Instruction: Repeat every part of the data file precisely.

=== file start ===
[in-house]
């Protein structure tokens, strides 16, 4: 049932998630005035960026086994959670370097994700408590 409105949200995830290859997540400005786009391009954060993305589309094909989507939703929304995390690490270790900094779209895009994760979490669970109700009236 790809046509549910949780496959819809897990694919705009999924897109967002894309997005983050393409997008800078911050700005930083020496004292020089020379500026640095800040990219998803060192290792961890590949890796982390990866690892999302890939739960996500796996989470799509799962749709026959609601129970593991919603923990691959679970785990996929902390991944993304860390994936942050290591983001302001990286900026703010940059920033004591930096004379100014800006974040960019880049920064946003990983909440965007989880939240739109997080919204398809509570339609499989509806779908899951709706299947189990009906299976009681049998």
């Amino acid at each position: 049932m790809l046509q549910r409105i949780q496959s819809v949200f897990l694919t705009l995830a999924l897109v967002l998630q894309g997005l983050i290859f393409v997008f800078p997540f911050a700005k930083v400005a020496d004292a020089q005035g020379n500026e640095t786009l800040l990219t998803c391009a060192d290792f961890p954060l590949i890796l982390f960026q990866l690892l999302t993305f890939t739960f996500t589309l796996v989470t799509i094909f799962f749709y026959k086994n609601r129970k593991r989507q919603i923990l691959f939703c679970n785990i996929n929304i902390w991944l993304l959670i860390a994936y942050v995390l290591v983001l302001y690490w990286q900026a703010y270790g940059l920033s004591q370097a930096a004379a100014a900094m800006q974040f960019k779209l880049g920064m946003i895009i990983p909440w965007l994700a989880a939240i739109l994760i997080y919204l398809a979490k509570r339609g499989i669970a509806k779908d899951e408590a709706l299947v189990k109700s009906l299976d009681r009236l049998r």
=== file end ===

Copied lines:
[in-house]
């Protein structure tokens, strides 16, 4: 049932998630005035960026086994959670370097994700408590 409105949200995830290859997540400005786009391009954060993305589309094909989507939703929304995390690490270790900094779209895009994760979490669970109700009236 790809046509549910949780496959819809897990694919705009999924897109967002894309997005983050393409997008800078911050700005930083020496004292020089020379500026640095800040990219998803060192290792961890590949890796982390990866690892999302890939739960996500796996989470799509799962749709026959609601129970593991919603923990691959679970785990996929902390991944993304860390994936942050290591983001302001990286900026703010940059920033004591930096004379100014800006974040960019880049920064946003990983909440965007989880939240739109997080919204398809509570339609499989509806779908899951709706299947189990009906299976009681049998």
């Amino acid at each position: 049932m790809l046509q549910r409105i949780q496959s819809v949200f897990l694919t705009l995830a999924l897109v967002l998630q894309g997005l983050i290859f393409v997008f800078p997540f911050a700005k930083v400005a020496d004292a020089q005035g020379n500026e640095t786009l800040l990219t998803c391009a060192d290792f961890p954060l590949i890796l982390f960026q990866l690892l999302t993305f890939t739960f996500t589309l796996v989470t799509i094909f799962f749709y026959k086994n609601r129970k593991r989507q919603i923990l691959f939703c679970n785990i996929n929304i902390w991944l993304l959670i860390a994936y942050v995390l290591v983001l302001y690490w990286q900026a703010y270790g940059l920033s004591q370097a930096a004379a100014a900094m800006q974040f960019k779209l880049g920064m946003i895009i990983p909440w965007l994700a989880a939240i739109l994760i997080y919204l398809a979490k509570r339609g499989i669970a509806k779908d899951e408590a709706l299947v189990k109700s009906l299976d009681r009236l049998r």